Takata Airbag Deaths Could Have Been Avoided Says Father Of Airbag Systems

Steve Syson, the automotive engineer known as the “Father of the Airbag system”, reveals that Takata chose to use a cheaper unstable explosive propellant to inflate its airbags that General Motors excluded decades earlier because of its dangers. Syson is an expert used by Crashworthiness Attorney Todd Tracy in his safety defect cases against carmakers.
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Todd Tracy: Hello, this is Todd Tracy, with the Tracy Law Firm in Dallas, Texas, with another Todd Talk. Today I want to talk to you about the importance of airbags. Many people think that airbags are a relatively new safety feature but they really aren’t. In fact, today I have with me one of my primary experts on restraint system safety. This gentleman’s name is Steve Syson and he is really one of the fathers and creators of the air cushion restraint system, that ultimately became known as the airbag restraint system with General Motors. Steve, tell us about how the air cushion restraint system ultimately became known as frontal airbags and offering frontal protection to drivers and passengers in the front seats.
Steve Syson: Well it was a very long process. I began working on airbags in 1971, and airbags at that time were very experimental, but the government wanted the car companies to put airbags in their vehicles back in those days. So we were doing a lot of work at General Motors trying to make airbags safe for kids.

Todd: Now why did it take the manufacturers so many years to ultimately—if you started working on them in 1971—the vast majority of vehicles didn’t even have them until the early 1990’s. Why did it take almost 20 years to get them in place?
Steve: Well I think there was a big resistance and a lot of the issues that we find today were even issues back then. It’s very difficult to develop a crash sensor that sets off an airbag in every crash where you want it to deploy. And it’s also very difficult to develop a crash sensing system that doesn’t set off airbags where you don’t want them to deploy.
Todd: In fact, we’re still having problems with airbags even today. I think Takata is now approaching 100 million vehicles where the Takata airbags are basically an improvised explosive device, blowing shrapnel all over people.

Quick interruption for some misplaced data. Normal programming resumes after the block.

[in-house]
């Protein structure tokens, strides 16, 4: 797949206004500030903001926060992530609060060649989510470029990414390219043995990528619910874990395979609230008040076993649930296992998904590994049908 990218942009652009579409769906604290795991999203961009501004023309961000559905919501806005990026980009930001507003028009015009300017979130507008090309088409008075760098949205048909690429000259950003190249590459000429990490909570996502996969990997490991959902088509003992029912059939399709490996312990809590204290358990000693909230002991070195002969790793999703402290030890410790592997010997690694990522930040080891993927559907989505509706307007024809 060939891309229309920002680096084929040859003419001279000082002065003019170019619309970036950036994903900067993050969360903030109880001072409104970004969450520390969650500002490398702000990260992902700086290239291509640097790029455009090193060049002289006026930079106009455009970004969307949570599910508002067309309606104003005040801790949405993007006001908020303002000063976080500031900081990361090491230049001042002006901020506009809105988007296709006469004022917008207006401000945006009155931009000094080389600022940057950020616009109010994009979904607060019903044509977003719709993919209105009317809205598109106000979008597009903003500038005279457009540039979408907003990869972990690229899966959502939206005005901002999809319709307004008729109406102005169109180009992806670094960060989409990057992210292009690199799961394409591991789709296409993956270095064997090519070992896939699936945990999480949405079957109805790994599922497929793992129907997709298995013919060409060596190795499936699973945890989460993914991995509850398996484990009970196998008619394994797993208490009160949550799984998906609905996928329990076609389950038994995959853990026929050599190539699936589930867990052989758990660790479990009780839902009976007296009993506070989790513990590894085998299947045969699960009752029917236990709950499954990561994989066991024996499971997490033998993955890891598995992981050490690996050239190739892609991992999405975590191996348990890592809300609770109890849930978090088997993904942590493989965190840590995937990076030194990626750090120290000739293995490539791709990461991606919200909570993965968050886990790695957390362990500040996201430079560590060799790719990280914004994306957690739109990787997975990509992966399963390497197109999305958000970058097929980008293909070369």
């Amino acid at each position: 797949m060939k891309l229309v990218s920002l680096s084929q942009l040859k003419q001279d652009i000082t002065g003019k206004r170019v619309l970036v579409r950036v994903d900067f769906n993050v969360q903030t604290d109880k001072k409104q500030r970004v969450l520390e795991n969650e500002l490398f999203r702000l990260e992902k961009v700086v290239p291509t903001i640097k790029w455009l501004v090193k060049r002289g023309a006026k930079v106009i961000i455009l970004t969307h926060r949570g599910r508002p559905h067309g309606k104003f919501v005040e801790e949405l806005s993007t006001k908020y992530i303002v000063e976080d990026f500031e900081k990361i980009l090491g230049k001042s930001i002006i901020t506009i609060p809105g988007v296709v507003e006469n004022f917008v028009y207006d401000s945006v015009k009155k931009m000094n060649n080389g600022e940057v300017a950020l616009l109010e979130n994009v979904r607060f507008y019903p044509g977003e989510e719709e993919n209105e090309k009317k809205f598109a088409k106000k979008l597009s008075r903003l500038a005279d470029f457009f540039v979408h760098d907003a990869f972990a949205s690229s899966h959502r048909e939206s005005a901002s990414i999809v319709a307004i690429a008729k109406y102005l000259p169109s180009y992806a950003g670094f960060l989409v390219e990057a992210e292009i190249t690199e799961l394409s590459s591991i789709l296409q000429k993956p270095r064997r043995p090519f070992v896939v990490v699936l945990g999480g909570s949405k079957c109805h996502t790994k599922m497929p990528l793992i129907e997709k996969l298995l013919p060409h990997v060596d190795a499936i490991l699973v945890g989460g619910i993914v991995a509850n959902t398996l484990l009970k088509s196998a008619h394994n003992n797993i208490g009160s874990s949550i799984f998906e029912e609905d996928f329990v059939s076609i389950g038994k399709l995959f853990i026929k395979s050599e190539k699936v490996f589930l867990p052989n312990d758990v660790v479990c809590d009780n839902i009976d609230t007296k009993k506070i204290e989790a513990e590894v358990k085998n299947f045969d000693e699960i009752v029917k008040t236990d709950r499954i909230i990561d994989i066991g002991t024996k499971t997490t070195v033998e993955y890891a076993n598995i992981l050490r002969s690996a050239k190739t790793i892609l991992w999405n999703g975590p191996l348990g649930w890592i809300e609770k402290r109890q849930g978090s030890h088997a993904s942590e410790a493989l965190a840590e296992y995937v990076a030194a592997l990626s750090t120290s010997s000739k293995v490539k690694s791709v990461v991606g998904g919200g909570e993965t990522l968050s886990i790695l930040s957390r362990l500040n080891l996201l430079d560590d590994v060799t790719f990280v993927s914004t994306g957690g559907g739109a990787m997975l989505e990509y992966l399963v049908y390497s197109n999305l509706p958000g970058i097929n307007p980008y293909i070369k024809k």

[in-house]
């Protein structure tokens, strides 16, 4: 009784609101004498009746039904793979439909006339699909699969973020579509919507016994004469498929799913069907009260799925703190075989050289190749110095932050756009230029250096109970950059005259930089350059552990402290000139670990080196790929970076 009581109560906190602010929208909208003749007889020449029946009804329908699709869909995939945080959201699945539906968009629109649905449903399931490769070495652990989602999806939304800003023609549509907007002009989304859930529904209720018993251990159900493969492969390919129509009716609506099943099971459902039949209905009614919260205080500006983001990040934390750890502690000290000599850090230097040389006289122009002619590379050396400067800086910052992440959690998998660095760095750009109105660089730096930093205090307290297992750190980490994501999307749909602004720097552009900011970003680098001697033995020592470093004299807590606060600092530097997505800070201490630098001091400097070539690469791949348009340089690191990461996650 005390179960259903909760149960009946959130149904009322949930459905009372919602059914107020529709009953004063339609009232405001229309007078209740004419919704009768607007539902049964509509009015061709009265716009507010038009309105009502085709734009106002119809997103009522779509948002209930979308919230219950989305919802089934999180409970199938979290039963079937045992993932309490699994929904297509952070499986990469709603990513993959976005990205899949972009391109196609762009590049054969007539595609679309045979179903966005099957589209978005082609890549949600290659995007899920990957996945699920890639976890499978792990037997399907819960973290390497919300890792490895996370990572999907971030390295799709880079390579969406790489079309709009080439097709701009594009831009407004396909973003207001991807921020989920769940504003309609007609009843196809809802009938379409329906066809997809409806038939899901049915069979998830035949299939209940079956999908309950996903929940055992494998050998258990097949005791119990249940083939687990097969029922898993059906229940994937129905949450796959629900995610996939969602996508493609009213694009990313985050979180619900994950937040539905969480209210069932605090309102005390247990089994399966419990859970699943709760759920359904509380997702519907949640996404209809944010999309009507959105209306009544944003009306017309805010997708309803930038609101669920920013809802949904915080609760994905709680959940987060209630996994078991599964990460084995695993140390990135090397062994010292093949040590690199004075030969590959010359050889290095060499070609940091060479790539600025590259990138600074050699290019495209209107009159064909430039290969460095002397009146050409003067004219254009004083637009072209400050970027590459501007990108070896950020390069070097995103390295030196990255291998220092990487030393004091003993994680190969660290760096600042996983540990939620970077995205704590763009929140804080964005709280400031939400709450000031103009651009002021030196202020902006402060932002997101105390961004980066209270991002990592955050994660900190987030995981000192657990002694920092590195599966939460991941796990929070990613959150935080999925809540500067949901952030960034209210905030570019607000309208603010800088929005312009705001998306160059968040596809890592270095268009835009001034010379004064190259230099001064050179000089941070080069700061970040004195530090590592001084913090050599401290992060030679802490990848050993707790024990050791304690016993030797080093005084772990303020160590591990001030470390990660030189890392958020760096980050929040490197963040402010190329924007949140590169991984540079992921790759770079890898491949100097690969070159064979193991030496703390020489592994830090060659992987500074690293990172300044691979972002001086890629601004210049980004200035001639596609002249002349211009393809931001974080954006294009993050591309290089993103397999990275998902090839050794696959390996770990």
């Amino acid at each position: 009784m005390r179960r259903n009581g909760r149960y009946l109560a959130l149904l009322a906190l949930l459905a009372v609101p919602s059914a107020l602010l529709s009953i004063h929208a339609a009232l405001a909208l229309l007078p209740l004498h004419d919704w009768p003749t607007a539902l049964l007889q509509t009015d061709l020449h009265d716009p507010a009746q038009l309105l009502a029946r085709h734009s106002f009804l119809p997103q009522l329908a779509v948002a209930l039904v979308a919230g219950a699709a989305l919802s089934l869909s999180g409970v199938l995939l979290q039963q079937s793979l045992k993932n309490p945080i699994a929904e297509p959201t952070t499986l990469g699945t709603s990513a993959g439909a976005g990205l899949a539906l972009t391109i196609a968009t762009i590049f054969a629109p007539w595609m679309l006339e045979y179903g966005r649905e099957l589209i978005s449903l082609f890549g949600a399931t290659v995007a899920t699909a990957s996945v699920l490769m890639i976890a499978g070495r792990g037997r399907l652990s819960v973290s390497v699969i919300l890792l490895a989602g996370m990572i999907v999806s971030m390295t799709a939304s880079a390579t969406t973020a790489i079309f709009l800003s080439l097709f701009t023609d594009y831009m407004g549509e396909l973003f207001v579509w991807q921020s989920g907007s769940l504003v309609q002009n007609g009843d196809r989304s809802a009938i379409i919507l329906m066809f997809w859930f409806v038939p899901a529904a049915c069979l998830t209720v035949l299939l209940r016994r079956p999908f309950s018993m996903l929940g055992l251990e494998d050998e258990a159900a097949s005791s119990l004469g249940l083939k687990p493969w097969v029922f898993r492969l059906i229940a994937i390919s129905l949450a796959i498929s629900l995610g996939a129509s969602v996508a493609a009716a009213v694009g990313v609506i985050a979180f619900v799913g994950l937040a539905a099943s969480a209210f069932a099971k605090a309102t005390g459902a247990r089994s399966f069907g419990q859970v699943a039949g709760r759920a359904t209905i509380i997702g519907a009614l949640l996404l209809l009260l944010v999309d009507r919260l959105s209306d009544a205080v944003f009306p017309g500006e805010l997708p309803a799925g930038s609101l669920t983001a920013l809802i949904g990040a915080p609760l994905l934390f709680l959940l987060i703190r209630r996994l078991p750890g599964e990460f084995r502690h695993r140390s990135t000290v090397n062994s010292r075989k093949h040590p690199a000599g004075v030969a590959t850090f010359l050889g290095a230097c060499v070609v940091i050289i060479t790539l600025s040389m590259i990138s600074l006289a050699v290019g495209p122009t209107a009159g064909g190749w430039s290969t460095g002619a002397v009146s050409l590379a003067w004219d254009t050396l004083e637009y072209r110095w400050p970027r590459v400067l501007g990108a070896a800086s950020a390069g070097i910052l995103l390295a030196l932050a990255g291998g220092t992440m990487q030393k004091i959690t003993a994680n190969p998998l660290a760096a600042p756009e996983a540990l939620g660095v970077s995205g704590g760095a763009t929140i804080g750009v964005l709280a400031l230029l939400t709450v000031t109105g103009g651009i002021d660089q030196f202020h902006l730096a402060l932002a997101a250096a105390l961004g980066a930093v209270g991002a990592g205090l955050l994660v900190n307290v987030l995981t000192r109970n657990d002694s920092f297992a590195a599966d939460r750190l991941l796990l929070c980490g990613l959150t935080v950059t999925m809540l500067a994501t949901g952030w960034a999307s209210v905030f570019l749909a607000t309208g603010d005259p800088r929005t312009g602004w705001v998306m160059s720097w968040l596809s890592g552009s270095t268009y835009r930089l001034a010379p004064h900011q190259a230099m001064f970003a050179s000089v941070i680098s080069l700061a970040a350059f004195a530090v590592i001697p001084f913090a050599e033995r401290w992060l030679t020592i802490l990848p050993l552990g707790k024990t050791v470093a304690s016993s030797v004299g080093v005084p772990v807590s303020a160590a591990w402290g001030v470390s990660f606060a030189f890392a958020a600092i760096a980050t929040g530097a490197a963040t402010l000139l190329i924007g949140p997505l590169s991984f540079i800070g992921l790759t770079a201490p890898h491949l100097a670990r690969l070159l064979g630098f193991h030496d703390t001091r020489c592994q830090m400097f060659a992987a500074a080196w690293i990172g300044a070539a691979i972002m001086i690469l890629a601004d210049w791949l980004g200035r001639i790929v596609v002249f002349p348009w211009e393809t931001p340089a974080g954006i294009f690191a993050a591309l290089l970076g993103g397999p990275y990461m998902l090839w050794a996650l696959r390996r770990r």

Steve: We looked into the propellant (ammonium nitrate) that Takata is using, which is basically the same stuff that Timothy McVeigh used to blow up the federal building in Oklahoma City, and we concluded at General Motors, and also after I left General Motors and went into consulting on airbags for a private consulting company, that that propellant was not safe to use. And we concluded that back in the 1970’s. For some reason, Takata redeveloped that propellant, and it’s proven to be just as dangerous today as it was anticipated to be back in the 1970’s.


If you, a family member, or friend have suffered a traumatic car accident injury or they were killed in an auto accident, there may be grounds for a product liability lawsuit against the car maker. The victim’s or family members of the deceased person may be entitled to significantly more money in damages than just a negligence case about the cause of the accident.
The Tracy Law Firm focuses on “Who Caused The Traumatic Car Accident Injuries or Death” — not who caused the accident.
Whether you were at fault or not in the cause of the accident, car companies are required by federal motor vehicle safety standards to make vehicles that will protect the driver and passengers from catastrophic injuries or death.
Contact Todd Tracy directly to request a complimentary catastrophic accident case review at the Vehicle Safety Firm.
Or call the Tracy Firm for a consultation at 214-324-9000.
The Tracy Law Firm is a nationwide law practice dedicated to making cars safer for the public.

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